After a few days in Byblos, we made our way back down to Beirut, before another one of our Caux friends, Hady, rescued us from the heat and escorted us to a gorgeous party in the mountains. On Friday, I was introduced to even more culinary delights at Barometre, a hole-in-the-wall leftist restaurant in Hamra which makes some of the most delicious fattoush (my favorite salad ever), spiced potatoes, sausages and chicken livers I have ever had. I guess I’ve also never had chicken livers before, but they are shockingly delicious – all soaked in a thick, sweet sauce, eaten scooped up in a pita, washed down with a cold glass of arak, an anise-flavored Lebanese specialty similar to ouzo. Saturday was a day of rest, followed by a visit to Centrale, a beautiful bar/restaurant in Gemmayze. It was built inside a tube made to look something like a military bunker, I’ve been told, and was designed by Bernard Khoury, one of the most famous architects in Lebanon, who also designed BO18, one of the best-known nightclubs in the world, inside a refurbished bomb shelter.

More updates and adventures to come – for now we’re off for a day in the city, and are planning our final adventures before my departure, Sunday morning.

The past week was, predictably, busy, but in an entirely different way than the first 9 weeks of my journey, filled with more firsts and farewells than ever.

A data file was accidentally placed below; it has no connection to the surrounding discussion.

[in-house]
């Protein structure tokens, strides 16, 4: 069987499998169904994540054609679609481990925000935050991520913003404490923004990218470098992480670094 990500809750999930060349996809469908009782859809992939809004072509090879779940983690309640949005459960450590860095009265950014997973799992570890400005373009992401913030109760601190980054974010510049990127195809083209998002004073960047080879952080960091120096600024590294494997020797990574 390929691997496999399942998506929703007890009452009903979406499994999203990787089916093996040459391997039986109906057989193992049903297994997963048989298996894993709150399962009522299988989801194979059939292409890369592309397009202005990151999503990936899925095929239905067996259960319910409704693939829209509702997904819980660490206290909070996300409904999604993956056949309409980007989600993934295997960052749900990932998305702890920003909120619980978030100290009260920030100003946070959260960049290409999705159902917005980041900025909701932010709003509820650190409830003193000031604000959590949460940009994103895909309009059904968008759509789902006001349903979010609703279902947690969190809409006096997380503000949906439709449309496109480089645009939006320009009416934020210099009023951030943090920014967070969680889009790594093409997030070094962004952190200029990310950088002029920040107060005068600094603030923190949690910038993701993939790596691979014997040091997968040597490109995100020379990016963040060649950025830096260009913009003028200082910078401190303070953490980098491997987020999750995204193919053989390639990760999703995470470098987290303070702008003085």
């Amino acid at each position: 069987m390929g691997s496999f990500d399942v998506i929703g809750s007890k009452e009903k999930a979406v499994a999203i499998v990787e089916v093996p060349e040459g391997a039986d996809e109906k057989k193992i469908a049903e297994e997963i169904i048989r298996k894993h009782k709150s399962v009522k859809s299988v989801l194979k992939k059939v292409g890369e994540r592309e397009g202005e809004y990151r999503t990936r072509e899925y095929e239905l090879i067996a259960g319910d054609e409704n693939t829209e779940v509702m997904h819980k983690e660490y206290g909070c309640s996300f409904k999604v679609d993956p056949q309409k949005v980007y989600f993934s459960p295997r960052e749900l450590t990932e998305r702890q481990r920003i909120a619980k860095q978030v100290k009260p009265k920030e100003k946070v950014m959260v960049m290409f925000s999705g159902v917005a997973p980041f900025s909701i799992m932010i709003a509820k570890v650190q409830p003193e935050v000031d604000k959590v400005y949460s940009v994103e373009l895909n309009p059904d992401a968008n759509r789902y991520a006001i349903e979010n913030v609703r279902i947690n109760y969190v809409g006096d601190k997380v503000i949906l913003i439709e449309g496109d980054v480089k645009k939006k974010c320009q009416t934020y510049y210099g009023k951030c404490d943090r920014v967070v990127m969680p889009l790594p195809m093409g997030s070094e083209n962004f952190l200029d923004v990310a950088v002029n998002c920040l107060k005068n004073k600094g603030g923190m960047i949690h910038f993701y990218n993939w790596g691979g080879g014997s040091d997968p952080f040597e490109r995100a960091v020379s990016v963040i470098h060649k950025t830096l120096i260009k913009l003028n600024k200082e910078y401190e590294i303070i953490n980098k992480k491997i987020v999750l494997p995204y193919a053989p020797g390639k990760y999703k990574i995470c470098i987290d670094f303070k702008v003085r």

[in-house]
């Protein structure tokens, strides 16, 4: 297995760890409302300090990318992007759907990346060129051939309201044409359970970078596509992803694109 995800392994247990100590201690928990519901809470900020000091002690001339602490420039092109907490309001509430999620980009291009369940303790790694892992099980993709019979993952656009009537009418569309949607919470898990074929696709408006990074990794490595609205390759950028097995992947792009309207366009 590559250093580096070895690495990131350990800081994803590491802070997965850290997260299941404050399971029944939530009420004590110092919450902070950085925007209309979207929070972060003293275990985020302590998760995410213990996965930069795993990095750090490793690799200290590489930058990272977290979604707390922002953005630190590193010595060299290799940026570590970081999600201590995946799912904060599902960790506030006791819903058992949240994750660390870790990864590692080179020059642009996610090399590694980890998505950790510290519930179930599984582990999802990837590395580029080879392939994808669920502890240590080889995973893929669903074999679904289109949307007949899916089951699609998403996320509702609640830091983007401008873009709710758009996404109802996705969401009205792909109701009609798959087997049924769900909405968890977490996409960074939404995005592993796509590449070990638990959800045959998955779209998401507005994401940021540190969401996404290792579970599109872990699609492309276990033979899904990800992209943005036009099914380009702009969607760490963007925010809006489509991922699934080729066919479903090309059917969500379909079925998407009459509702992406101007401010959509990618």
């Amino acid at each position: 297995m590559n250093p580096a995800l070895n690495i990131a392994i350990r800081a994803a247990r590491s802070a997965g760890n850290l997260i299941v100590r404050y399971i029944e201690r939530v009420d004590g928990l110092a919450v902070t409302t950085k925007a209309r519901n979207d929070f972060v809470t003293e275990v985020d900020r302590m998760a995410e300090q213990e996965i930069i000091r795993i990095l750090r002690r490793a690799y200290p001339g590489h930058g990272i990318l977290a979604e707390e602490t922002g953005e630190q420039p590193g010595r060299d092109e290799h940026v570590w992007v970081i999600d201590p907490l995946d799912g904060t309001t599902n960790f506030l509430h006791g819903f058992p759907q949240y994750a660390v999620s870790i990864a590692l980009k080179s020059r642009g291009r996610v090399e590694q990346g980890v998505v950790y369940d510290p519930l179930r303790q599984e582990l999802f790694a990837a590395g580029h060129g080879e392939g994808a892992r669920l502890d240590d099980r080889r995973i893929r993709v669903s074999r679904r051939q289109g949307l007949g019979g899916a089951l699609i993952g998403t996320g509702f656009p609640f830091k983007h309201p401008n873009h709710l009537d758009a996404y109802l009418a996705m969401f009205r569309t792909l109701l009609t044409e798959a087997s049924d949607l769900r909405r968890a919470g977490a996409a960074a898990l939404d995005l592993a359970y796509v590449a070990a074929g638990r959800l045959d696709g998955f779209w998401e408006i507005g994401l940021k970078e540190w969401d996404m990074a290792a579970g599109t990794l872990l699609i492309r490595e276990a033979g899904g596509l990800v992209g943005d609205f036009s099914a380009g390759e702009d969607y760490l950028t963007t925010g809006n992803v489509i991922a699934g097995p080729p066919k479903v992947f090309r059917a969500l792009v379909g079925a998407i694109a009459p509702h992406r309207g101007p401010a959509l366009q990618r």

The weekend marked my departure from Caux; as always, I was absurdly nostalgic to see the Caux Palace fade into the distance, but was happy to be making the journey down the mountain with Dorothea, one of my fellow Communications Assistants, and Shawn, an Australian conference participant we had gotten to know. The three of us stayed at Dorothea’s apartment in Geneva and celebrated the end of the Fetes de Geneve (two weeks of Swiss National Day celebration) together. We arrived in Geneva around 10, at the beginning of the fireworks show, which lasted for an hour. It was the sort of show that was so loud and so big, you could feel the echoes in your chest. We celebrated our departure from Caux with a round of mojitos on the river, and then wandered into the ethnic district, where I was treated to my first ever sighting of prostitutes. I don’t really know how I’ve gone 23 years without ever seeing one, but the street corners of Geneva were my first encounter. On our way home, we stopped for a drink in what appeared to be a regular sports bar, but was actually a Thai Karaoke bar, called Jame’s Pub (not James or James’, but Jame’s).